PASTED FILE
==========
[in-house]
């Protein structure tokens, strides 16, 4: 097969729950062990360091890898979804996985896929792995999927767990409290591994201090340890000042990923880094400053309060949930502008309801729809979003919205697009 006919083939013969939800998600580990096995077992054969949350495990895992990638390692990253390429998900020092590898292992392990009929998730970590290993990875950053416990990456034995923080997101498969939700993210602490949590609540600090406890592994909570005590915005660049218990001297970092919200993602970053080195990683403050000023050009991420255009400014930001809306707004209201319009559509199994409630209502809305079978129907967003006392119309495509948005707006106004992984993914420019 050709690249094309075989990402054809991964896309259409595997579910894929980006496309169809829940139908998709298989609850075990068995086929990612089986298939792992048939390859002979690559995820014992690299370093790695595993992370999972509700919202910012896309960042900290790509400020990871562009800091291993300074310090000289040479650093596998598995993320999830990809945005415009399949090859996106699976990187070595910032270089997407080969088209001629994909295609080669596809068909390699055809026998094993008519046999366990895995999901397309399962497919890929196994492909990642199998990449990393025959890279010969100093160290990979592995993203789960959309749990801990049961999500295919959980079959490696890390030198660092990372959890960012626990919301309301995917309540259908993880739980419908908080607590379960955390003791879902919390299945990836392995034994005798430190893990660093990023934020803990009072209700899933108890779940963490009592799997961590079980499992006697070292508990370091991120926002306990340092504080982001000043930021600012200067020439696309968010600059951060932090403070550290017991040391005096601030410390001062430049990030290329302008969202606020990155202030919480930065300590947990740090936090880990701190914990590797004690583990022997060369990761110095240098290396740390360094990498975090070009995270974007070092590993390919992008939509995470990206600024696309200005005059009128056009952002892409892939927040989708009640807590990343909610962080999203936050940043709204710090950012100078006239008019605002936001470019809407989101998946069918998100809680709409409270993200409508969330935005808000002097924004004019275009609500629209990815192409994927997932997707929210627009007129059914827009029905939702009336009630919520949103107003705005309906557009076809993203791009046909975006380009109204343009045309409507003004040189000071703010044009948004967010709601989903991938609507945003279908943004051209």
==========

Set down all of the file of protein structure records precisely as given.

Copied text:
[in-house]
């Protein structure tokens, strides 16, 4: 097969729950062990360091890898979804996985896929792995999927767990409290591994201090340890000042990923880094400053309060949930502008309801729809979003919205697009 006919083939013969939800998600580990096995077992054969949350495990895992990638390692990253390429998900020092590898292992392990009929998730970590290993990875950053416990990456034995923080997101498969939700993210602490949590609540600090406890592994909570005590915005660049218990001297970092919200993602970053080195990683403050000023050009991420255009400014930001809306707004209201319009559509199994409630209502809305079978129907967003006392119309495509948005707006106004992984993914420019 050709690249094309075989990402054809991964896309259409595997579910894929980006496309169809829940139908998709298989609850075990068995086929990612089986298939792992048939390859002979690559995820014992690299370093790695595993992370999972509700919202910012896309960042900290790509400020990871562009800091291993300074310090000289040479650093596998598995993320999830990809945005415009399949090859996106699976990187070595910032270089997407080969088209001629994909295609080669596809068909390699055809026998094993008519046999366990895995999901397309399962497919890929196994492909990642199998990449990393025959890279010969100093160290990979592995993203789960959309749990801990049961999500295919959980079959490696890390030198660092990372959890960012626990919301309301995917309540259908993880739980419908908080607590379960955390003791879902919390299945990836392995034994005798430190893990660093990023934020803990009072209700899933108890779940963490009592799997961590079980499992006697070292508990370091991120926002306990340092504080982001000043930021600012200067020439696309968010600059951060932090403070550290017991040391005096601030410390001062430049990030290329302008969202606020990155202030919480930065300590947990740090936090880990701190914990590797004690583990022997060369990761110095240098290396740390360094990498975090070009995270974007070092590993390919992008939509995470990206600024696309200005005059009128056009952002892409892939927040989708009640807590990343909610962080999203936050940043709204710090950012100078006239008019605002936001470019809407989101998946069918998100809680709409409270993200409508969330935005808000002097924004004019275009609500629209990815192409994927997932997707929210627009007129059914827009029905939702009336009630919520949103107003705005309906557009076809993203791009046909975006380009109204343009045309409507003004040189000071703010044009948004967010709601989903991938609507945003279908943004051209």